I find caramel made from honey to be a delightful little composition.  Especially if there is some form of sea salt added to it.  Perhaps a little oil.  Oh, lookey here, there’s both!  This recipe for a healthy and gluten-free granola bar has no refined sugar at all and is high in fiber (good for your arteries, yeah!).  A really nice natural energy boost by itself if you’re pragmatic, a healthy way to get that sweet fix after a meal if you’re a touch more hedonistic.  Like, a touch.

wrapped oat bars

Caramelized Honey Oat Bran Bar

-gluten, nut, soy, corn, egg-free.  Vegan with substitutions-

1/4 cup neutral oil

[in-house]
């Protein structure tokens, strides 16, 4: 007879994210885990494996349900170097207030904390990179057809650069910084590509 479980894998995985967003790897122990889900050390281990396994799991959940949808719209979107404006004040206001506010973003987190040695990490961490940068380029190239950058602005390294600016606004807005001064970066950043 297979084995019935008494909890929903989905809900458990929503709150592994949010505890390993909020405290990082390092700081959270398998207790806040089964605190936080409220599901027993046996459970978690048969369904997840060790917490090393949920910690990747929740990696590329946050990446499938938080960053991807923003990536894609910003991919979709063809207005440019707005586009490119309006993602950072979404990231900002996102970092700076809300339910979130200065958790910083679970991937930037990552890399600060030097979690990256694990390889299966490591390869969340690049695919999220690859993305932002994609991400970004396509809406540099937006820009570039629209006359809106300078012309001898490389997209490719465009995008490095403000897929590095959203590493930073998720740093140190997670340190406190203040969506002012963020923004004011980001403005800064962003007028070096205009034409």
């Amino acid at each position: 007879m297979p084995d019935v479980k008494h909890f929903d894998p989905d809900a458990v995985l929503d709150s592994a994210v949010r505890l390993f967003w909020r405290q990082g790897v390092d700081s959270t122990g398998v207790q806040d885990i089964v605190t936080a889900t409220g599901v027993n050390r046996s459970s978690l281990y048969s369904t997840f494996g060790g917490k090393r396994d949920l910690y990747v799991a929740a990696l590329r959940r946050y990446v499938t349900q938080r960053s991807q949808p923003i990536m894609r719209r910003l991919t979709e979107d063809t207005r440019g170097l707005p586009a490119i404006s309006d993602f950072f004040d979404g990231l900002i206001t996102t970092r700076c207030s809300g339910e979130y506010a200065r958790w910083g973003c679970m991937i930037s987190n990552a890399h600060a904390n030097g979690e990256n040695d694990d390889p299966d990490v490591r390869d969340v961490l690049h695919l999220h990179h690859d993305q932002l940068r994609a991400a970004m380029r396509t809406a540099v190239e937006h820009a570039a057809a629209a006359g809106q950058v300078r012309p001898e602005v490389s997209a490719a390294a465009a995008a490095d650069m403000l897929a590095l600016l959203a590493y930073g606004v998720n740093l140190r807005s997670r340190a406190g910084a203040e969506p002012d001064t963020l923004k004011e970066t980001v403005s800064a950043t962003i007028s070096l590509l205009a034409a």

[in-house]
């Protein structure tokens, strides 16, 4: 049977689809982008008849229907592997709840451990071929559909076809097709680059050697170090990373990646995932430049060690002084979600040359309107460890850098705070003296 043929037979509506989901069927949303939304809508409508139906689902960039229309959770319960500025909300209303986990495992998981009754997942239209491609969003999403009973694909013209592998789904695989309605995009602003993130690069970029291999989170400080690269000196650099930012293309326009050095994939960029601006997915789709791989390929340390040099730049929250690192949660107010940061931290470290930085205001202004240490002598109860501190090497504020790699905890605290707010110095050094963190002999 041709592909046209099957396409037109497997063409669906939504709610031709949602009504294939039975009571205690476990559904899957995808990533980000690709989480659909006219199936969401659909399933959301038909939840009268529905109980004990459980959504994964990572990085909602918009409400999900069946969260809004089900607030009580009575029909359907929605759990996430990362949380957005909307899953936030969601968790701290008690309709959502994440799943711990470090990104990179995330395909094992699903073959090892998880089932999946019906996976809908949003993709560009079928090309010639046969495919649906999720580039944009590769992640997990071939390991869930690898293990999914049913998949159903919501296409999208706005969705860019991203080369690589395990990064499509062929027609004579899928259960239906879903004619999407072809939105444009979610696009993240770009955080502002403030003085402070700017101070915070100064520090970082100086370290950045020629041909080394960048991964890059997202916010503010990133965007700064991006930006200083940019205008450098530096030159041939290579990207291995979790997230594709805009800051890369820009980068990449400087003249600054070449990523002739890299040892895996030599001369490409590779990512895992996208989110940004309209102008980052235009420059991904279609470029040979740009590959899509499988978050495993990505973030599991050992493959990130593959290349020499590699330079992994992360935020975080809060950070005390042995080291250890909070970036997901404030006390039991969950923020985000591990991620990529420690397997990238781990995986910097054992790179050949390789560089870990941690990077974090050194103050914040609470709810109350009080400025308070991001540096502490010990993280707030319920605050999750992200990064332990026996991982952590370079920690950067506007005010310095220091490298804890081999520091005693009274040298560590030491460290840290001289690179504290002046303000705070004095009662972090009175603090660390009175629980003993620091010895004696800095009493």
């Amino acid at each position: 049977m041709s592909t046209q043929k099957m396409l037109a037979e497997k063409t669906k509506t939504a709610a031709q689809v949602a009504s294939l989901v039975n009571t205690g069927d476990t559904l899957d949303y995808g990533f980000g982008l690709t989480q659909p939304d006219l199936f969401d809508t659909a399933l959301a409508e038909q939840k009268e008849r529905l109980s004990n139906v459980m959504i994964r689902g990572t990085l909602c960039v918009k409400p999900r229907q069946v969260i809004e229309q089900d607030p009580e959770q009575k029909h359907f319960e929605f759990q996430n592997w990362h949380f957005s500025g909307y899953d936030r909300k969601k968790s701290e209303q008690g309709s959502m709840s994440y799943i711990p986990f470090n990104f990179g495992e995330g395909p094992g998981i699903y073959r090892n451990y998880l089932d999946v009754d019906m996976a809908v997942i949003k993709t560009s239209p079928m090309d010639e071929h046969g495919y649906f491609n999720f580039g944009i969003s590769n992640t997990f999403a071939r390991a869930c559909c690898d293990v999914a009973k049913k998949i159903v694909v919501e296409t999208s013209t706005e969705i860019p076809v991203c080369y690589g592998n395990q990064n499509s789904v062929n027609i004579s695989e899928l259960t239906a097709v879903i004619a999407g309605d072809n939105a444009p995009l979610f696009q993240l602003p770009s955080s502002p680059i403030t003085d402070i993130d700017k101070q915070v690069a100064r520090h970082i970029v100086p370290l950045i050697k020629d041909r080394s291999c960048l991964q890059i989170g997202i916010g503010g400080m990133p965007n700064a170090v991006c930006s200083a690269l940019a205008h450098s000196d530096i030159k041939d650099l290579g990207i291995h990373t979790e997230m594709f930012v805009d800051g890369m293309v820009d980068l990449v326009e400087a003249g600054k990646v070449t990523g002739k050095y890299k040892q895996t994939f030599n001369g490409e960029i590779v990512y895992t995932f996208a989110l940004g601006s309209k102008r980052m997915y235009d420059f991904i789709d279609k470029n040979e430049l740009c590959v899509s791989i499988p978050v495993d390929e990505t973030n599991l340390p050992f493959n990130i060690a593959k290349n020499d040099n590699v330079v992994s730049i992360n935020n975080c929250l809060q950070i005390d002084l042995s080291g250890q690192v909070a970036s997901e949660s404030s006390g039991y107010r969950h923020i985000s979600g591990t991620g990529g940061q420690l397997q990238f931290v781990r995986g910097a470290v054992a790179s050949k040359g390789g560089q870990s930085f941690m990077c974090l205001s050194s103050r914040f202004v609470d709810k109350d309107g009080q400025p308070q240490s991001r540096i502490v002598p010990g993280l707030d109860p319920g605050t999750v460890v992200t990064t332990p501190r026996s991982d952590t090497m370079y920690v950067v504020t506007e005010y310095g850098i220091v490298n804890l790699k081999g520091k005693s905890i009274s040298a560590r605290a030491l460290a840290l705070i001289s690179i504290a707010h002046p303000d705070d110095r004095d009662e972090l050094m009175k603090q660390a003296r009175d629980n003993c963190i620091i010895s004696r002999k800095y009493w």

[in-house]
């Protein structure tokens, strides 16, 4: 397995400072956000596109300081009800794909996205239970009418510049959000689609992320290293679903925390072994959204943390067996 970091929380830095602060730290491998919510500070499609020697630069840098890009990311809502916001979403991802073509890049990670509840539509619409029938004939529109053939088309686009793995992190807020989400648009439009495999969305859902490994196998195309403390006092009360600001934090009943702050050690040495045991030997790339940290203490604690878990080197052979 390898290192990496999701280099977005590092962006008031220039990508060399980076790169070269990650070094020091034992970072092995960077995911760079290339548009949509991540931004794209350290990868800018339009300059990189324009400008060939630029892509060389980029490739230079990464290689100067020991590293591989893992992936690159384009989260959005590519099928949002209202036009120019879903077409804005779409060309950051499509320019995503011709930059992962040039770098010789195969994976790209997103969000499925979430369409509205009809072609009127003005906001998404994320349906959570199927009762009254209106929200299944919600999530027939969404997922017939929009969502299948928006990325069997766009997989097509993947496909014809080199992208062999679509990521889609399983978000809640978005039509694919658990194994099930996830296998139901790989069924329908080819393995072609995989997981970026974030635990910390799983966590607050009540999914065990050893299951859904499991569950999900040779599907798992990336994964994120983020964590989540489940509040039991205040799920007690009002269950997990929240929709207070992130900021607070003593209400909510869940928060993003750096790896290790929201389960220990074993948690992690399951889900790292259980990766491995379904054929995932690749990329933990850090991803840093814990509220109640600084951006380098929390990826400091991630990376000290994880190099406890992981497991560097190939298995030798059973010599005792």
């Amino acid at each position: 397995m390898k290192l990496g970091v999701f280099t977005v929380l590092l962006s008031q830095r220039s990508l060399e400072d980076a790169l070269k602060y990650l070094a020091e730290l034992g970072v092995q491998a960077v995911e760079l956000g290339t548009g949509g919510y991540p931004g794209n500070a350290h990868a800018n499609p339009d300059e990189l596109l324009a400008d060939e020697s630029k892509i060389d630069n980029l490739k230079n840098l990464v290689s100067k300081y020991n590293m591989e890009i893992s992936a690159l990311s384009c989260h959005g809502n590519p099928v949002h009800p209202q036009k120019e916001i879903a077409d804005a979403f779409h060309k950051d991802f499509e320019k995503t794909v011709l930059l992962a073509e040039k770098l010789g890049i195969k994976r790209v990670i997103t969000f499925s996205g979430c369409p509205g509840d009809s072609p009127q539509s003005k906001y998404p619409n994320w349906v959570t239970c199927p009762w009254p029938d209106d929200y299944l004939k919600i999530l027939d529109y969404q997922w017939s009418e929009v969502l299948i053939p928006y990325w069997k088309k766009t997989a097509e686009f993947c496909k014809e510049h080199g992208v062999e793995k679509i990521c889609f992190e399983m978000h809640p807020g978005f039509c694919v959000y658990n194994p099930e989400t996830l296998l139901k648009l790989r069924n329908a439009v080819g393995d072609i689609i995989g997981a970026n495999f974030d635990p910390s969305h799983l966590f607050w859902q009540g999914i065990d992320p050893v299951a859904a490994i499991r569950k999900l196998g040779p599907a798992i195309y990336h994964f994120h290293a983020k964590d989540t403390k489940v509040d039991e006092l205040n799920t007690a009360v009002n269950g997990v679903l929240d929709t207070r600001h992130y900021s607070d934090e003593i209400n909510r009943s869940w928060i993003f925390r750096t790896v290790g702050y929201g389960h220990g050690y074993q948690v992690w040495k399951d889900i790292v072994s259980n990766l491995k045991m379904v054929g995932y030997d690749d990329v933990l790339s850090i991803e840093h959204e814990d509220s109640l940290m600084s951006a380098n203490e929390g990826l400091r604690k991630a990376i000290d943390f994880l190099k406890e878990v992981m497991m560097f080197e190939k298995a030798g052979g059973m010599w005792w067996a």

1/2 cup honey (or 1/3 cup agave nectar for vegan)

1/8 tsp. sea salt

1/2 tsp. pure vanilla (optional but good)

1 1/8 cup gluten-free oat bran (available at health food stores or online here, also known as “son d’avoine”)

Preparation time: 2 minutes

Cook time: about 4-5 minutes

Serves about 10-12 easily (makes a plaque of bars)

honey caramel1. Heat oil, honey, salt and optional vanilla in a saucepan over medium-high heat.  If you have a thermometer, insert it and bring mixture to 135 degrees F (270 degrees C) or until it bubbles like shown at left and starts to turn a little darker in color.  Immediately remove from heat.

oat bars2. Add oats to pot and stir with spatula until coated.  Let sit, stirring every 2 minutes, for 10 minutes to cook the oats to make them more digestible.

silpat granola3. Spread on a silicon baking sheet (or an oiled baking sheet or parchment paper) to desired thickness.  With spatula, or a dull knife, outline the shape you want to cut.  Let cool then cut and wrap individually to be all precious.